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New And Improv-ed

Kat Lynch gathers her courage and goes to improv class.

By Kat Lynch

MY SIDES SPLIT as I watch fellow classmates dance out a story of love and betrayal playing the freeze and mirror game. Who knew that an impromptu amateur ballet could hold so much drama? It's a Tuesday night, and in the spirit of the upcoming Santa Cruz Improv Fest, I'm attending a night class at the Fun Institute. Generally a shy person with people I've just met, I am thrown right in alongside people who've been attending regularly. Luckily for me, instructors Clifford Henderson and Dixie Cox throw out such infectious, energetic vibes that I am powerless to resist.

One word at a time, our team builds the tale of a cat that ate her tail on a whim and asks a plumber for assistance. In another game, my mind goes blank as I try to think of something clever under the bright stage lights in front of fellow classmates. But the trick, I soon learn, is to blurt the first thing that comes to my head or the next most obvious choice. "It's taken me years to get where I am," I say. Suddenly, a vague phrase spoken in a suggestive voice adds a new layer to the story of a couple in a rowboat. Let's hope the woman's mother doesn't die from shock when she finds those pictures.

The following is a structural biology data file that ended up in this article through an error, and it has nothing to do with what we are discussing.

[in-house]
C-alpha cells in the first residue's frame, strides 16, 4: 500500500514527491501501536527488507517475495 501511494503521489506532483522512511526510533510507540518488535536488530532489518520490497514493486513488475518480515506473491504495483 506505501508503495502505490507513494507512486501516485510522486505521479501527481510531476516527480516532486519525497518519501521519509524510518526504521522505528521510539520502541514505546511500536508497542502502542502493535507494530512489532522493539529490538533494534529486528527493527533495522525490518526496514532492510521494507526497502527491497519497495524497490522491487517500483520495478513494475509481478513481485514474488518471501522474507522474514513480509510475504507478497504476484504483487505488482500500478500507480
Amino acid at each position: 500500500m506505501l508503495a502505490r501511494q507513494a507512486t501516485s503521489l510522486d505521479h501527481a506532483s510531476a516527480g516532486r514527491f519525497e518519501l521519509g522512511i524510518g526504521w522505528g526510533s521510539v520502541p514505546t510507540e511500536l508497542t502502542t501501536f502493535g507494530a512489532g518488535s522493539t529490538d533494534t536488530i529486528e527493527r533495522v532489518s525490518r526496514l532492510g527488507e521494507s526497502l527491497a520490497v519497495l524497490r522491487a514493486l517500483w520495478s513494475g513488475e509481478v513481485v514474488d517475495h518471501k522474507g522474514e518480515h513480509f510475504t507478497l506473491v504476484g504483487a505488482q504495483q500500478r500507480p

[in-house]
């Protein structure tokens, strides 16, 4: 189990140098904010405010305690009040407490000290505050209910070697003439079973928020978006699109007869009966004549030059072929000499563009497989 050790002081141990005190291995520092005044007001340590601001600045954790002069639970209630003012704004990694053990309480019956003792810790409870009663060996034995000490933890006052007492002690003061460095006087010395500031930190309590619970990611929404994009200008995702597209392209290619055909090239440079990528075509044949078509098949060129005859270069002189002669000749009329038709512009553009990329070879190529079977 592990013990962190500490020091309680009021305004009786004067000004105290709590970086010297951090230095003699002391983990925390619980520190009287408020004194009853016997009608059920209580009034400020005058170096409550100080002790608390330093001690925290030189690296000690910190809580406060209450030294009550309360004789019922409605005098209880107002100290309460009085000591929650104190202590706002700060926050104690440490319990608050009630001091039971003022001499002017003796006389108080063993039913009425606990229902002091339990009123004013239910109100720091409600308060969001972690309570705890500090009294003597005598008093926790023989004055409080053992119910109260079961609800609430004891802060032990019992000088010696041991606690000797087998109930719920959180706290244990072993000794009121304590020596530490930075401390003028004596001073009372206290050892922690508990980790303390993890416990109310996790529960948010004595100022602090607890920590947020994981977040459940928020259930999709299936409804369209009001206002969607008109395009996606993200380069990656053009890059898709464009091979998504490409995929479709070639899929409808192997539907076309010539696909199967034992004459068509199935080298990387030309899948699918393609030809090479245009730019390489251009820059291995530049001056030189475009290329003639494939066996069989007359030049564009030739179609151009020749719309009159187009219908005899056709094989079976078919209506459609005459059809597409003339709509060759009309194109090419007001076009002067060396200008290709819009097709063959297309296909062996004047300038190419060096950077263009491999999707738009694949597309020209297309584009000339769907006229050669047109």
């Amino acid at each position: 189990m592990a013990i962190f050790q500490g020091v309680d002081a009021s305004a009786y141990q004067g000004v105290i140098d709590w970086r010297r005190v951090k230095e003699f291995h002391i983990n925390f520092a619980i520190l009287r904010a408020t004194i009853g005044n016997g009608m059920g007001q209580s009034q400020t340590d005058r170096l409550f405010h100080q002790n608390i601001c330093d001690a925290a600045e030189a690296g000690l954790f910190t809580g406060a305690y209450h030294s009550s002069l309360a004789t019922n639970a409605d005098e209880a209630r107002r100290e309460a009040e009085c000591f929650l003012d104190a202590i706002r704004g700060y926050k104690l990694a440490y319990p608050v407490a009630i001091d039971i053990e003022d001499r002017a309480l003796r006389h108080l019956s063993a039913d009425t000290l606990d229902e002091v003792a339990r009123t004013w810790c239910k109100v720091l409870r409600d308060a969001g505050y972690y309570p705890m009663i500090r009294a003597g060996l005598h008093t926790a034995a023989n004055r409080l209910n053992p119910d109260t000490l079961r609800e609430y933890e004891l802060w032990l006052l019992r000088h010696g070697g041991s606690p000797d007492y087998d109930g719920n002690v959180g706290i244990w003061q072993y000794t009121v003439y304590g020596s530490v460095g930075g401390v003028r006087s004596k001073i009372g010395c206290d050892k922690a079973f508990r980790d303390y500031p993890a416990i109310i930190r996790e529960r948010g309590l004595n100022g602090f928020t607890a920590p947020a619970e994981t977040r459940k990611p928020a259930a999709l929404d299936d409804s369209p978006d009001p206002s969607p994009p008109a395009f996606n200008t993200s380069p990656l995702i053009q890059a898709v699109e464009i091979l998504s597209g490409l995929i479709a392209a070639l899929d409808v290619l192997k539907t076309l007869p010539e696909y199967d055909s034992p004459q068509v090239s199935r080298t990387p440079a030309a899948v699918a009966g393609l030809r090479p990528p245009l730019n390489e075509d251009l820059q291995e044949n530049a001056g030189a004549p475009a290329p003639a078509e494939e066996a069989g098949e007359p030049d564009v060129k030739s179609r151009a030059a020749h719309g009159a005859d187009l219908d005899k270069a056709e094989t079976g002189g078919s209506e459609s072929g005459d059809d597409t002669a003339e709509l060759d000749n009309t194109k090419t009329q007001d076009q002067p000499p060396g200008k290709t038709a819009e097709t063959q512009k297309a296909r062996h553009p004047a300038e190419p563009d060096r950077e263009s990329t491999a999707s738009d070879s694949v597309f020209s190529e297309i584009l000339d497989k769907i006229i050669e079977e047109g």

Only so many words start with the letter "e" without becoming too repetitive, I discover when playing a word restriction game. The first word in a line of dialogue must start with the same letter as the last letter in the previous word. Too bad I can't spell. "Everyone has to wear antennae and wings the first time they watch the Monarch butterflies arrive?" I ask in a whiny voice, playing with my imaginary accoutrements.

Clap! Game change: now use the last line of the previous pair's skit as your first. "But it's chartreuse!" I giggle as chartreuse paint becomes an integral part of dressing up dolls and bathroom graffiti at a local mall. Green glitter and chartreuse apparently do not mesh in an antique doll's hair. Nor does it belong on the filthy bathroom walls.

In the end, I don't think I feel as much magic as everyone else in the class, but there may be a glimmer of hope for this shy person yet: I got up there and tried.

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